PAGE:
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Luther College political science professor says ranked choice voting could help correct our polarized political system

Posted: Tue, Dec 29, 2020 1:32 PM

We live in a polarized society, says Luther College political science professor emeritus Paul Grander.  That means it's not surprising that we have a polarized political system as well.

But Gardner told members of the Decorah Rotary Club Tuesday that our polarized politics also add to our polarized society.  He says election rules are set up to produce a divided government, especially now that swing voters and split ticket voters have largely gone by the wayside.  "American is a 50.50 country," he says of our current political scene.

While the rules of our elections were set up to promote cooperation between the two parties, Gardner told the Rotary Club that the system only works when there's a dominant political party and a minority political party.  When the two parties are fairly equal, "bipartisanship is irrational," he says, because the out of power party can oppose legislation in the hopes that will lead them to power in the next election.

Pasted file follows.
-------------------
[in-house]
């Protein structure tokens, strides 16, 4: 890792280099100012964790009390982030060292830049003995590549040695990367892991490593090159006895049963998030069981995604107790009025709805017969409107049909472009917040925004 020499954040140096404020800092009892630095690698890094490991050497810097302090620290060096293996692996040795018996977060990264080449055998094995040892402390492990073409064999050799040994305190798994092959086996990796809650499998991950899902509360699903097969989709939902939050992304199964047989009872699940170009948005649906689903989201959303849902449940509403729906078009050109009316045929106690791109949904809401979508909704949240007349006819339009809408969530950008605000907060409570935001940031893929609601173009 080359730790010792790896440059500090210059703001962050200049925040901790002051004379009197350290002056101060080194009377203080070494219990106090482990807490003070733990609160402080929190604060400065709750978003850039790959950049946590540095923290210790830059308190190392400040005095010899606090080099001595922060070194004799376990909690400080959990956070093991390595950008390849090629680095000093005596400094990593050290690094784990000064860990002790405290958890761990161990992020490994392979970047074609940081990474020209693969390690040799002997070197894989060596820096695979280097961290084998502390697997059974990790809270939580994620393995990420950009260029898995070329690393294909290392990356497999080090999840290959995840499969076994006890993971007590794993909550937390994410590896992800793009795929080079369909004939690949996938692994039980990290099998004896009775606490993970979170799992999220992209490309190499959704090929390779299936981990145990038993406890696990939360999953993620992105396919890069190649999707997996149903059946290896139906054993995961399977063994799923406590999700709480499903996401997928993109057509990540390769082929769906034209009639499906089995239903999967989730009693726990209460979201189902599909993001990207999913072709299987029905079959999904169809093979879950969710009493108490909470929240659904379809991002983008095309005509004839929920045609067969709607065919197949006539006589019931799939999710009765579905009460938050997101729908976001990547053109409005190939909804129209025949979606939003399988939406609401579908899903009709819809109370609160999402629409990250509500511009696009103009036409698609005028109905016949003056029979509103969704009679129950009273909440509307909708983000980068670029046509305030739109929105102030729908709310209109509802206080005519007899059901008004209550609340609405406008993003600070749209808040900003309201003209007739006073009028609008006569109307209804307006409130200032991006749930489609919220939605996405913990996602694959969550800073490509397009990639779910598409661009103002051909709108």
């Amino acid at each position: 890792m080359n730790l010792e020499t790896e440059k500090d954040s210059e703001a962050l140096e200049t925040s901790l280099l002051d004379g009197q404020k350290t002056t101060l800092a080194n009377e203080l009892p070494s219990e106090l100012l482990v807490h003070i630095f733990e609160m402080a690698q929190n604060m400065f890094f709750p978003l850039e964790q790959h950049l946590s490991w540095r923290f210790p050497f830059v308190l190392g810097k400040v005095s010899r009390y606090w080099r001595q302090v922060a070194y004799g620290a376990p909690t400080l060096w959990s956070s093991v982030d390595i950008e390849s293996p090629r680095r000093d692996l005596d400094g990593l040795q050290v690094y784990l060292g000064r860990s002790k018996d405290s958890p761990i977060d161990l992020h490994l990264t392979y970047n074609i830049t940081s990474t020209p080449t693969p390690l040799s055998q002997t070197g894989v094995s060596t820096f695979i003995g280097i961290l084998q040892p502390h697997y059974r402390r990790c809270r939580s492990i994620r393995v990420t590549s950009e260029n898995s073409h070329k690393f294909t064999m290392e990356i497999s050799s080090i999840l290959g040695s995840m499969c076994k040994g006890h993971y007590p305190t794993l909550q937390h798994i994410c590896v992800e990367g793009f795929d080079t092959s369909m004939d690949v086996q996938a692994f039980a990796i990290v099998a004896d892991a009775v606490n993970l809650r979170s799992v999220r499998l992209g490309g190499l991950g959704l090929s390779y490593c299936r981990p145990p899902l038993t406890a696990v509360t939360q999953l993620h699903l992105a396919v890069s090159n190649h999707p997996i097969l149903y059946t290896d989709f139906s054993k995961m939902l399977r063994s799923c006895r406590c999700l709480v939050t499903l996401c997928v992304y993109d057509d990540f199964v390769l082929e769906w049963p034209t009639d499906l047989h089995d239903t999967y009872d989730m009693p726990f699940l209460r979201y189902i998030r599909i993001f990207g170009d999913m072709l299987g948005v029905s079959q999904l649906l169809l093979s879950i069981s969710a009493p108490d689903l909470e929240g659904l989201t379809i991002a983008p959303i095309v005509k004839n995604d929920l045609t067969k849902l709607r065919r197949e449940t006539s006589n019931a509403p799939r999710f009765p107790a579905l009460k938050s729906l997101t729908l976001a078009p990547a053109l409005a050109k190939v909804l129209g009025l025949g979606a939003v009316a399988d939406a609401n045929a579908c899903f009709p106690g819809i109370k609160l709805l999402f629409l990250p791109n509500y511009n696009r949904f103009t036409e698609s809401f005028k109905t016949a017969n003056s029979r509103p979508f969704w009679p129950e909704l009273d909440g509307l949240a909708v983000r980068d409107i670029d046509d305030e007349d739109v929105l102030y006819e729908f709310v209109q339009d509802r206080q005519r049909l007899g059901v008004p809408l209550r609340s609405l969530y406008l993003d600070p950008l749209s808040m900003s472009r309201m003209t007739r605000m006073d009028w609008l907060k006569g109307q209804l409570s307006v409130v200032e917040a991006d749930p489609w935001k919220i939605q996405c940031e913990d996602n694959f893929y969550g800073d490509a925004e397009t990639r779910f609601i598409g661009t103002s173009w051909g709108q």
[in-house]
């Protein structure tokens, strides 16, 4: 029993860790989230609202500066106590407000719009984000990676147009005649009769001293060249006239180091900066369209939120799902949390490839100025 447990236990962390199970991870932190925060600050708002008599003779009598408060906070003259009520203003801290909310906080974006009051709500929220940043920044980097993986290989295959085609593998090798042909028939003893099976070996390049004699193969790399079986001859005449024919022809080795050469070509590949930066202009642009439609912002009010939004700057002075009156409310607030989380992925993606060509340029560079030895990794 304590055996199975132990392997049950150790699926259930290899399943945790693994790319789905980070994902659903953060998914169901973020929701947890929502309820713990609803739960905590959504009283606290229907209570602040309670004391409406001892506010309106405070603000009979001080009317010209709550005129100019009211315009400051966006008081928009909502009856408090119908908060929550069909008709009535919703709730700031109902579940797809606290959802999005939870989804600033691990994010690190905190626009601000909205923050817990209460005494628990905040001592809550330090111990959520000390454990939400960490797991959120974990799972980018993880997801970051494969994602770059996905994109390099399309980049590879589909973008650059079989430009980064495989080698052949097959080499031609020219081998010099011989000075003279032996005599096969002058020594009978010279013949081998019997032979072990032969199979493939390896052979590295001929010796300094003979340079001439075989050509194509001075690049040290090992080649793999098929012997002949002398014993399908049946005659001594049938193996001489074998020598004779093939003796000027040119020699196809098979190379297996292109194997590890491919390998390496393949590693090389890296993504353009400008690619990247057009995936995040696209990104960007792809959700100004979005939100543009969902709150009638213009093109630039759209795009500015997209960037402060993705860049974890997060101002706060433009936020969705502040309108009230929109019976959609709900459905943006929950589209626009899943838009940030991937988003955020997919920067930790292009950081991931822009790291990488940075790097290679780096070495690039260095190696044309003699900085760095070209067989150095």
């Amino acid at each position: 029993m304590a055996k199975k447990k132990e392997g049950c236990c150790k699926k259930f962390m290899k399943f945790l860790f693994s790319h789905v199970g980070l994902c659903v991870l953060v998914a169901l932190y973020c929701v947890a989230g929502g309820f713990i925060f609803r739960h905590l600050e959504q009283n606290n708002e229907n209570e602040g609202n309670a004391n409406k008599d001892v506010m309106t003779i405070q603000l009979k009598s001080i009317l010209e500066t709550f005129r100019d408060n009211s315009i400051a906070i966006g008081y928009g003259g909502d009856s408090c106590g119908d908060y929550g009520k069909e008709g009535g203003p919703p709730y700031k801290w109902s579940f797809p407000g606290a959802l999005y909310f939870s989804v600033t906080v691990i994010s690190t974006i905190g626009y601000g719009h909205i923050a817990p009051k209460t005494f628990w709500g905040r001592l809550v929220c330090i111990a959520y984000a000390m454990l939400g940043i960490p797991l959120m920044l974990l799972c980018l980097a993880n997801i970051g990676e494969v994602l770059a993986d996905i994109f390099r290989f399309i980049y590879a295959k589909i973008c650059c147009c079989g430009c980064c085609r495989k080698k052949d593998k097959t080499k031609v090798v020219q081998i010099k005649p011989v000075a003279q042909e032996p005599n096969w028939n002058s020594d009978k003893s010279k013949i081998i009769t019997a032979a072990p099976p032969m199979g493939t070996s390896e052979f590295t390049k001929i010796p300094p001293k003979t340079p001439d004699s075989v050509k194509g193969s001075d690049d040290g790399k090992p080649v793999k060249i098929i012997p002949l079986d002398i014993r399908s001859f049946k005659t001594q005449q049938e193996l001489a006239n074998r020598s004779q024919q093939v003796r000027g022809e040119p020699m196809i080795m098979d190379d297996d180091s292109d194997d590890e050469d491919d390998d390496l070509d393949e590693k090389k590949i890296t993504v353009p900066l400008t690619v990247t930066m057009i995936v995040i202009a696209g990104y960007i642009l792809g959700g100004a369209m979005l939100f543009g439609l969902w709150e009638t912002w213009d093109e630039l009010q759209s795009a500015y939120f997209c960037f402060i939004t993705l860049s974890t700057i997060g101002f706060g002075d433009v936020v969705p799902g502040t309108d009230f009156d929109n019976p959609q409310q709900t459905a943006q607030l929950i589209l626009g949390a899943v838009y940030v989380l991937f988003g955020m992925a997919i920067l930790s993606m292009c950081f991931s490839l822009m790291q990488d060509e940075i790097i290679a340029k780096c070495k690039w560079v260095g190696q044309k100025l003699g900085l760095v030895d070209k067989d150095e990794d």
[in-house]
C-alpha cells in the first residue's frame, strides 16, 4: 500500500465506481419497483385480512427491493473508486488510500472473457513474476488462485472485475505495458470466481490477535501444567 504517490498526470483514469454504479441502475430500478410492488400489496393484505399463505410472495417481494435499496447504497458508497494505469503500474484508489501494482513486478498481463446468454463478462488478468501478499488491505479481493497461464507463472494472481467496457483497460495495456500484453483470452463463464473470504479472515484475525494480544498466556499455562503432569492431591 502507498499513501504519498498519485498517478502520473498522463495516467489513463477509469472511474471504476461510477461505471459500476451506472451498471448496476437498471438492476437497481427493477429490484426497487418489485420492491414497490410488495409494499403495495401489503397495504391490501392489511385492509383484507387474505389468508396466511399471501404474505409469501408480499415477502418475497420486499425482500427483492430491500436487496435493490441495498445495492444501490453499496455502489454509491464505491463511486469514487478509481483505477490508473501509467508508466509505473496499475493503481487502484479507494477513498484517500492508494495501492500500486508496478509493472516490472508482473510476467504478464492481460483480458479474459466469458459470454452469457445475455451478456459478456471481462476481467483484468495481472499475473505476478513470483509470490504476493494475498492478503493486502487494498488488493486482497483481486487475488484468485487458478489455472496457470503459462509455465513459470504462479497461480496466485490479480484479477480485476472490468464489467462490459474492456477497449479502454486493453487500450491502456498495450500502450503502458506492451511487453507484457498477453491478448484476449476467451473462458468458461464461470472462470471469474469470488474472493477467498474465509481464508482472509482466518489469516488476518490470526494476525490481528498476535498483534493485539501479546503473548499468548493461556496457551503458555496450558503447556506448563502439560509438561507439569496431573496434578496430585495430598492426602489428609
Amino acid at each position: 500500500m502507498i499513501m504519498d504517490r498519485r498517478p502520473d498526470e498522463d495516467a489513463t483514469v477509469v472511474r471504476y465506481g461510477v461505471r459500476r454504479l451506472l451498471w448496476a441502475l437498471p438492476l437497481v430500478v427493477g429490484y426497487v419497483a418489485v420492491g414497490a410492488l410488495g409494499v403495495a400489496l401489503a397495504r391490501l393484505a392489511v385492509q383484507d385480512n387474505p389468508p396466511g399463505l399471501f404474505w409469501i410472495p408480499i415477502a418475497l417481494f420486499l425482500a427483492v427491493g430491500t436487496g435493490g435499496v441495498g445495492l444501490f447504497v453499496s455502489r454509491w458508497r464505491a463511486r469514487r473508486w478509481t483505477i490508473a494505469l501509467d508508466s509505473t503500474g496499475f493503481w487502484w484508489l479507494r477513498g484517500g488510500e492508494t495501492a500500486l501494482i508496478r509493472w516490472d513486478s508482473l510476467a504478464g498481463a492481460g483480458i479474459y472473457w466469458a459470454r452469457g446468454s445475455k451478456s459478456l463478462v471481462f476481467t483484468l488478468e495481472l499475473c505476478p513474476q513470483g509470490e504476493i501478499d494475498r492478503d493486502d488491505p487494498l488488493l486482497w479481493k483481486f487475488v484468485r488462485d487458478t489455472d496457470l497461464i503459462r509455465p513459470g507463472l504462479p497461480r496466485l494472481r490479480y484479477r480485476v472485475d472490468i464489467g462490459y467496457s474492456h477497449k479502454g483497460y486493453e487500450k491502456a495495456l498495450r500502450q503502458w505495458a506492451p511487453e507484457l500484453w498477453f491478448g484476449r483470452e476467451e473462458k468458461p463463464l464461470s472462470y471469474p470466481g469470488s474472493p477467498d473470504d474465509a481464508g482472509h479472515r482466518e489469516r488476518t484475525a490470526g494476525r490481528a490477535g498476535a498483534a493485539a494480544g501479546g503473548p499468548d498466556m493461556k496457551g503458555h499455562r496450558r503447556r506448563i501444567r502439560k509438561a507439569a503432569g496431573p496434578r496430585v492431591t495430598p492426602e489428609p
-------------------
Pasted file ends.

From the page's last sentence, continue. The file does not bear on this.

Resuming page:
Gardner thinks there is a solution, however--ranked choice voting.  As an article in Time explained ( ranked choice voting allows voters to list not only their first-choice candidate for a position, but also their second, third and so on.  Gardner says the places where this system has been tried, such as Maine and Australia, have seen politicians become more prone to compromise.

For more reading on the issue, Gardner recommends the book "Why We're Polarized" by Ezra Klein: